Summers in high school were family vacations and cross country practices; summers throughout college were long hours spent at part-time jobs with my best friend; but summers here in Japan have been some of the best I’ve ever had.

Summer, of course, is long past, but here are some of the highlights from my last full summer here in Japan:

* A road-trip across Ibaraki one beautiful day in June. J and I hit Ushiku Daibutsu (that huge, famous Buddha), the Itako Iris festival (so many wilting flowers), and the celebrated Kashima Jingu (a shaded shrine where we discovered ponds teeming with crawfish!) before catching up with 20 or so other Ibaraki JETs for the Kashima Antler’s soccer game! It was a great little road trip across the southern part of Ibaraki.

* My high school’s baseball game. I went to Mito with my commercial school to see the school’s baseball team kick off the prefecture’s high school baseball season! And my school’s team absolutely killed it. In the first inning alone, we racked up 11 points… which was exhausting for the poor students in the stands, because in Japanese baseball, every time a team scores a run, the band has to play a specific song and the supporters have to do a specific celebratory dance. Imagine all of that in 95 degree heat and humidity. The poor drummers, draped in ice towels and beating away at their huge drum, kept shooting me exasperated glances every time our team scored another point. “Yeah, we want to win,” their eyes seemed to say, “but calm down and give us a break here. We’re tired of cheering.”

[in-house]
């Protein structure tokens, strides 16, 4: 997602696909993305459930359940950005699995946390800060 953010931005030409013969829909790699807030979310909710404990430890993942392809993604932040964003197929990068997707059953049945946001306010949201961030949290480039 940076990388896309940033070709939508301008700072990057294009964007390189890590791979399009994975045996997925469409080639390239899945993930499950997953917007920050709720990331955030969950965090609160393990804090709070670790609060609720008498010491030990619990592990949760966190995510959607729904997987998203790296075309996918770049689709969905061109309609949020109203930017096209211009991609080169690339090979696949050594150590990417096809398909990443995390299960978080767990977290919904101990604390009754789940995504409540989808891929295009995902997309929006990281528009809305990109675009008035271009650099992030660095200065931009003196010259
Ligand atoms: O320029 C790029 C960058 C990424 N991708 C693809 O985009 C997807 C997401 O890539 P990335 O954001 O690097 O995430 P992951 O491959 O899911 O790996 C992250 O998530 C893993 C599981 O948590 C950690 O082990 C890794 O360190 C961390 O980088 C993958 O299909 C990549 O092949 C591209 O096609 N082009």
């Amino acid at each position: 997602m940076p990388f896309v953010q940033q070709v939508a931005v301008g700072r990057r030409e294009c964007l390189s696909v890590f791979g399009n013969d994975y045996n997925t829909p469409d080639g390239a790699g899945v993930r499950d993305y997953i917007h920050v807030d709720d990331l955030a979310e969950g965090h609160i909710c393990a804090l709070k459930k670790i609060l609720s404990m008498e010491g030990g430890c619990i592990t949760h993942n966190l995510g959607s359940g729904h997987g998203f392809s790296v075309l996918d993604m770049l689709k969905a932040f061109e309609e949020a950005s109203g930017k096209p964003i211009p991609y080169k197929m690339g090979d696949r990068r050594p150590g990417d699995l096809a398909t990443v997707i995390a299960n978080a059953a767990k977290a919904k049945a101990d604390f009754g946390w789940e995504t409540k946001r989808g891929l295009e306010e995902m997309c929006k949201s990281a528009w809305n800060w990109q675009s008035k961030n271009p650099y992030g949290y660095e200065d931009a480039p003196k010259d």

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Snapshots: June and July in the Classroom

Life as an ALT on the JET Programme is part travel and festivals and new experiences (which makes up most of my blog content) and majority teaching classes and working with students and day-to-day chores (which has been slightly neglected here).

During my February blog challenge, I gave a little glimpse into what I do at work in the Monday: Office Life series. However, I want to go a little further and note some snapshots of recent classroom moments. (Maybe it’s because I’m missing all of my adorable students now that summer vacation has finally started).

So here are a few moments that stuck with me from June and July:

@ my Tuesday school:

There’s a ruckus in the staircase below as S-sensei and I wrap up our 4th period lesson and leave the classroom. As we descend, we see groups of students pointing at the ceiling and whispering.

It’s easy to see what is causing all the fuss: clinging to the white ceiling tile, fast asleep, there is a small brown bat.